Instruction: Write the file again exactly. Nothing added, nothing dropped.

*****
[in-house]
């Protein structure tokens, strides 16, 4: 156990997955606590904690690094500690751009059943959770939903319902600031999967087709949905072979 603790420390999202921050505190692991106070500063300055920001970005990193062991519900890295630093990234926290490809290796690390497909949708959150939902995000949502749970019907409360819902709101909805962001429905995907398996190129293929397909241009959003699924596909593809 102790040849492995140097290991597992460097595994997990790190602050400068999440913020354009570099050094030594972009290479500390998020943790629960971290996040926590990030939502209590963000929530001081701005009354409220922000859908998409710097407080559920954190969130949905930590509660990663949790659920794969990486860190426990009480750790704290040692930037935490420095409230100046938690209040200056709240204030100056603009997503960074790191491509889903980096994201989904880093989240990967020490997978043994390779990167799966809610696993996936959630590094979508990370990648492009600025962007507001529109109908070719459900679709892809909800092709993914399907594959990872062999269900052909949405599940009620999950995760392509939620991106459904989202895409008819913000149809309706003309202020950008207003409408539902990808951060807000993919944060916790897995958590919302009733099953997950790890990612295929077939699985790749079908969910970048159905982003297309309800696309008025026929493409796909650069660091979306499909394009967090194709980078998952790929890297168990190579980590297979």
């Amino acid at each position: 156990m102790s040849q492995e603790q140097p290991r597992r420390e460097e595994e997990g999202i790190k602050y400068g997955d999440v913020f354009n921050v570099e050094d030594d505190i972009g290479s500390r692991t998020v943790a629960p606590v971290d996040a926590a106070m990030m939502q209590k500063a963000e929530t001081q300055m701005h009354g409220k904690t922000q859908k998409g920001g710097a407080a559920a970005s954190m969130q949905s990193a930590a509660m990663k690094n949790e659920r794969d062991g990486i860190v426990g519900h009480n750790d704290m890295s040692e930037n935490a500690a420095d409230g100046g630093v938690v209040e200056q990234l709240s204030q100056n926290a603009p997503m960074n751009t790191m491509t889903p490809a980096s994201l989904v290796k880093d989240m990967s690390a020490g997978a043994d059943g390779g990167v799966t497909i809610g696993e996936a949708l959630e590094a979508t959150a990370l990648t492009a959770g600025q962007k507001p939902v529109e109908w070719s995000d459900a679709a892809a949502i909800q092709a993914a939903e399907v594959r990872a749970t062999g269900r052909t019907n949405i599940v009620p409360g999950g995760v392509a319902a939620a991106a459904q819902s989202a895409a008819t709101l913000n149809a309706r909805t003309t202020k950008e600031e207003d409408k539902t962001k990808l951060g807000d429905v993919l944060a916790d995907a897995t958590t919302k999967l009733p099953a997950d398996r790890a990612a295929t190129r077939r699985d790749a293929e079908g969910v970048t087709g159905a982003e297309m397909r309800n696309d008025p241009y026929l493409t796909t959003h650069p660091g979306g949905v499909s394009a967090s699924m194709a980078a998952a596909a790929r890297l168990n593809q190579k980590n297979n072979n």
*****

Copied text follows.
[in-house]
């Protein structure tokens, strides 16, 4: 156990997955606590904690690094500690751009059943959770939903319902600031999967087709949905072979 603790420390999202921050505190692991106070500063300055920001970005990193062991519900890295630093990234926290490809290796690390497909949708959150939902995000949502749970019907409360819902709101909805962001429905995907398996190129293929397909241009959003699924596909593809 102790040849492995140097290991597992460097595994997990790190602050400068999440913020354009570099050094030594972009290479500390998020943790629960971290996040926590990030939502209590963000929530001081701005009354409220922000859908998409710097407080559920954190969130949905930590509660990663949790659920794969990486860190426990009480750790704290040692930037935490420095409230100046938690209040200056709240204030100056603009997503960074790191491509889903980096994201989904880093989240990967020490997978043994390779990167799966809610696993996936959630590094979508990370990648492009600025962007507001529109109908070719459900679709892809909800092709993914399907594959990872062999269900052909949405599940009620999950995760392509939620991106459904989202895409008819913000149809309706003309202020950008207003409408539902990808951060807000993919944060916790897995958590919302009733099953997950790890990612295929077939699985790749079908969910970048159905982003297309309800696309008025026929493409796909650069660091979306499909394009967090194709980078998952790929890297168990190579980590297979």
């Amino acid at each position: 156990m102790s040849q492995e603790q140097p290991r597992r420390e460097e595994e997990g999202i790190k602050y400068g997955d999440v913020f354009n921050v570099e050094d030594d505190i972009g290479s500390r692991t998020v943790a629960p606590v971290d996040a926590a106070m990030m939502q209590k500063a963000e929530t001081q300055m701005h009354g409220k904690t922000q859908k998409g920001g710097a407080a559920a970005s954190m969130q949905s990193a930590a509660m990663k690094n949790e659920r794969d062991g990486i860190v426990g519900h009480n750790d704290m890295s040692e930037n935490a500690a420095d409230g100046g630093v938690v209040e200056q990234l709240s204030q100056n926290a603009p997503m960074n751009t790191m491509t889903p490809a980096s994201l989904v290796k880093d989240m990967s690390a020490g997978a043994d059943g390779g990167v799966t497909i809610g696993e996936a949708l959630e590094a979508t959150a990370l990648t492009a959770g600025q962007k507001p939902v529109e109908w070719s995000d459900a679709a892809a949502i909800q092709a993914a939903e399907v594959r990872a749970t062999g269900r052909t019907n949405i599940v009620p409360g999950g995760v392509a319902a939620a991106a459904q819902s989202a895409a008819t709101l913000n149809a309706r909805t003309t202020k950008e600031e207003d409408k539902t962001k990808l951060g807000d429905v993919l944060a916790d995907a897995t958590t919302k999967l009733p099953a997950d398996r790890a990612a295929t190129r077939r699985d790749a293929e079908g969910v970048t087709g159905a982003e297309m397909r309800n696309d008025p241009y026929l493409t796909t959003h650069p660091g979306g949905v499909s394009a967090s699924m194709a980078a998952a596909a790929r890297l168990n593809q190579k980590n297979n072979n």